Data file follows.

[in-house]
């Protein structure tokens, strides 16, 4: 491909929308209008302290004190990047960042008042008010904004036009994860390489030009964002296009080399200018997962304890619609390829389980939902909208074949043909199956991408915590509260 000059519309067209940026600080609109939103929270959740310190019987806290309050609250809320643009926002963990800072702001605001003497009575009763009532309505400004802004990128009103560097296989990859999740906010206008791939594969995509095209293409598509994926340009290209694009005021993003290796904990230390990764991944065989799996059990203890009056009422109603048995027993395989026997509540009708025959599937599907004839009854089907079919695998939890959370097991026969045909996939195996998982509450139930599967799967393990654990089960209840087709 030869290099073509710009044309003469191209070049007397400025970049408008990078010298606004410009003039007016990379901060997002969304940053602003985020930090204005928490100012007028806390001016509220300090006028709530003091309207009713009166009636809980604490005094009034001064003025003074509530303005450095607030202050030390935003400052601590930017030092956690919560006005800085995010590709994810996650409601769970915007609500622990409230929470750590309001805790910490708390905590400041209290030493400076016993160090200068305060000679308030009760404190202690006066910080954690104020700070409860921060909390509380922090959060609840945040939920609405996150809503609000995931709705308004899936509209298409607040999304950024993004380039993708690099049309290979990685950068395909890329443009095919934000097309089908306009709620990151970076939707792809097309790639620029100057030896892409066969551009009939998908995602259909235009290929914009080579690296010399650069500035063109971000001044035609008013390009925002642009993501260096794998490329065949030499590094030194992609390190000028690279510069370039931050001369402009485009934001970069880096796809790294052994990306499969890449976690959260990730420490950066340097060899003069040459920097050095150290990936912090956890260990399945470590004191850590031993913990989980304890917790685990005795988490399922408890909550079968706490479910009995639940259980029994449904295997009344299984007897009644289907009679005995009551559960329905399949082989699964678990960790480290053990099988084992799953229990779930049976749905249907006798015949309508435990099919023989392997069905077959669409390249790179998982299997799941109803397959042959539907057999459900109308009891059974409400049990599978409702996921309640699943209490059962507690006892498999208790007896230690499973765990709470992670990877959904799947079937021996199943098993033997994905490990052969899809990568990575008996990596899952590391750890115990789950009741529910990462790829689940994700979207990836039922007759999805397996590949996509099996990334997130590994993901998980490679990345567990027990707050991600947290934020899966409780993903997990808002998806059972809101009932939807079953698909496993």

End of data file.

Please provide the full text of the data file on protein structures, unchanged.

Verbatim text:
[in-house]
């Protein structure tokens, strides 16, 4: 491909929308209008302290004190990047960042008042008010904004036009994860390489030009964002296009080399200018997962304890619609390829389980939902909208074949043909199956991408915590509260 000059519309067209940026600080609109939103929270959740310190019987806290309050609250809320643009926002963990800072702001605001003497009575009763009532309505400004802004990128009103560097296989990859999740906010206008791939594969995509095209293409598509994926340009290209694009005021993003290796904990230390990764991944065989799996059990203890009056009422109603048995027993395989026997509540009708025959599937599907004839009854089907079919695998939890959370097991026969045909996939195996998982509450139930599967799967393990654990089960209840087709 030869290099073509710009044309003469191209070049007397400025970049408008990078010298606004410009003039007016990379901060997002969304940053602003985020930090204005928490100012007028806390001016509220300090006028709530003091309207009713009166009636809980604490005094009034001064003025003074509530303005450095607030202050030390935003400052601590930017030092956690919560006005800085995010590709994810996650409601769970915007609500622990409230929470750590309001805790910490708390905590400041209290030493400076016993160090200068305060000679308030009760404190202690006066910080954690104020700070409860921060909390509380922090959060609840945040939920609405996150809503609000995931709705308004899936509209298409607040999304950024993004380039993708690099049309290979990685950068395909890329443009095919934000097309089908306009709620990151970076939707792809097309790639620029100057030896892409066969551009009939998908995602259909235009290929914009080579690296010399650069500035063109971000001044035609008013390009925002642009993501260096794998490329065949030499590094030194992609390190000028690279510069370039931050001369402009485009934001970069880096796809790294052994990306499969890449976690959260990730420490950066340097060899003069040459920097050095150290990936912090956890260990399945470590004191850590031993913990989980304890917790685990005795988490399922408890909550079968706490479910009995639940259980029994449904295997009344299984007897009644289907009679005995009551559960329905399949082989699964678990960790480290053990099988084992799953229990779930049976749905249907006798015949309508435990099919023989392997069905077959669409390249790179998982299997799941109803397959042959539907057999459900109308009891059974409400049990599978409702996921309640699943209490059962507690006892498999208790007896230690499973765990709470992670990877959904799947079937021996199943098993033997994905490990052969899809990568990575008996990596899952590391750890115990789950009741529910990462790829689940994700979207990836039922007759999805397996590949996509099996990334997130590994993901998980490679990345567990027990707050991600947290934020899966409780993903997990808002998806059972809101009932939807079953698909496993």